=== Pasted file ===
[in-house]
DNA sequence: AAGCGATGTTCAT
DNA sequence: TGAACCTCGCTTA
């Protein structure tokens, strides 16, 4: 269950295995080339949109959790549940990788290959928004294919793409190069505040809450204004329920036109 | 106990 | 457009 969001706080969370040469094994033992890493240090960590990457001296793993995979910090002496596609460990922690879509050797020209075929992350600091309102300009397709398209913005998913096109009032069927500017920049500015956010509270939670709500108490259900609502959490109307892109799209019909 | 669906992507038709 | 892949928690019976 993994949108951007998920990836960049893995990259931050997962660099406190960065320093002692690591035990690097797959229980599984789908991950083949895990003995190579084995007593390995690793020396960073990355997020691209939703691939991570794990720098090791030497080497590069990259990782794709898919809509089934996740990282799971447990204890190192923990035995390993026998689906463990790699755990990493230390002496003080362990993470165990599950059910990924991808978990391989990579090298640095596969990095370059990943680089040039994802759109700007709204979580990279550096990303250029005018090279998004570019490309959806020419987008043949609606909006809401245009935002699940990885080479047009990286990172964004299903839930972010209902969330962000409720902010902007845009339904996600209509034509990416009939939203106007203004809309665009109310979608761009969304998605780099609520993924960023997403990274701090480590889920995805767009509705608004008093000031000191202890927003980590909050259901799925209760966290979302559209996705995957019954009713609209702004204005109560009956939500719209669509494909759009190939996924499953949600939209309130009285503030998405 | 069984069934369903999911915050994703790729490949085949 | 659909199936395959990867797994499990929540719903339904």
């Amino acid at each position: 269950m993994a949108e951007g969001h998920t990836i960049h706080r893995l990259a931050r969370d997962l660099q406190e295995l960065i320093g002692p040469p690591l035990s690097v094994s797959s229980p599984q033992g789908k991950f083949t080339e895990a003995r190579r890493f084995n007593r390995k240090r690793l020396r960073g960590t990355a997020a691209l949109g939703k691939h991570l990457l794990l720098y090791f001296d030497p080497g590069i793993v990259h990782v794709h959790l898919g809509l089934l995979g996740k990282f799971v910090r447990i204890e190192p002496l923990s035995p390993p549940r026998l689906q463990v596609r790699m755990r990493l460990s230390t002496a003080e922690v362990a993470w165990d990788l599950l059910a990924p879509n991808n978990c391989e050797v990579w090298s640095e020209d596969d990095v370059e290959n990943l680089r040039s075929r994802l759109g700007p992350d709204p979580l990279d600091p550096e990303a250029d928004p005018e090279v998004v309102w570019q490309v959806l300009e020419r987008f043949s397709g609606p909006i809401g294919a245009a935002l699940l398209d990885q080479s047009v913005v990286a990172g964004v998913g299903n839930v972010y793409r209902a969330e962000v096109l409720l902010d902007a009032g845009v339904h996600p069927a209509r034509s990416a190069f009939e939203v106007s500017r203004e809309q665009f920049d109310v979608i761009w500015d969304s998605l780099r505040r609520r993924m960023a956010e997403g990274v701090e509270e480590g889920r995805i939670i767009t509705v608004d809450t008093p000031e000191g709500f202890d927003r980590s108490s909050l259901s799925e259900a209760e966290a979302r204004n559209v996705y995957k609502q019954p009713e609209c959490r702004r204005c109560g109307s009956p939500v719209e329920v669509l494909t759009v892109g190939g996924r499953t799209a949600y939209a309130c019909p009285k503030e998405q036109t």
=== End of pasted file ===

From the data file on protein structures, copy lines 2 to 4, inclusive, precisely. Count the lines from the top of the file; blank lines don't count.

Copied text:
DNA sequence: AAGCGATGTTCAT
DNA sequence: TGAACCTCGCTTA
């Protein structure tokens, strides 16, 4: 269950295995080339949109959790549940990788290959928004294919793409190069505040809450204004329920036109 | 106990 | 457009 969001706080969370040469094994033992890493240090960590990457001296793993995979910090002496596609460990922690879509050797020209075929992350600091309102300009397709398209913005998913096109009032069927500017920049500015956010509270939670709500108490259900609502959490109307892109799209019909 | 669906992507038709 | 892949928690019976 993994949108951007998920990836960049893995990259931050997962660099406190960065320093002692690591035990690097797959229980599984789908991950083949895990003995190579084995007593390995690793020396960073990355997020691209939703691939991570794990720098090791030497080497590069990259990782794709898919809509089934996740990282799971447990204890190192923990035995390993026998689906463990790699755990990493230390002496003080362990993470165990599950059910990924991808978990391989990579090298640095596969990095370059990943680089040039994802759109700007709204979580990279550096990303250029005018090279998004570019490309959806020419987008043949609606909006809401245009935002699940990885080479047009990286990172964004299903839930972010209902969330962000409720902010902007845009339904996600209509034509990416009939939203106007203004809309665009109310979608761009969304998605780099609520993924960023997403990274701090480590889920995805767009509705608004008093000031000191202890927003980590909050259901799925209760966290979302559209996705995957019954009713609209702004204005109560009956939500719209669509494909759009190939996924499953949600939209309130009285503030998405 | 069984069934369903999911915050994703790729490949085949 | 659909199936395959990867797994499990929540719903339904």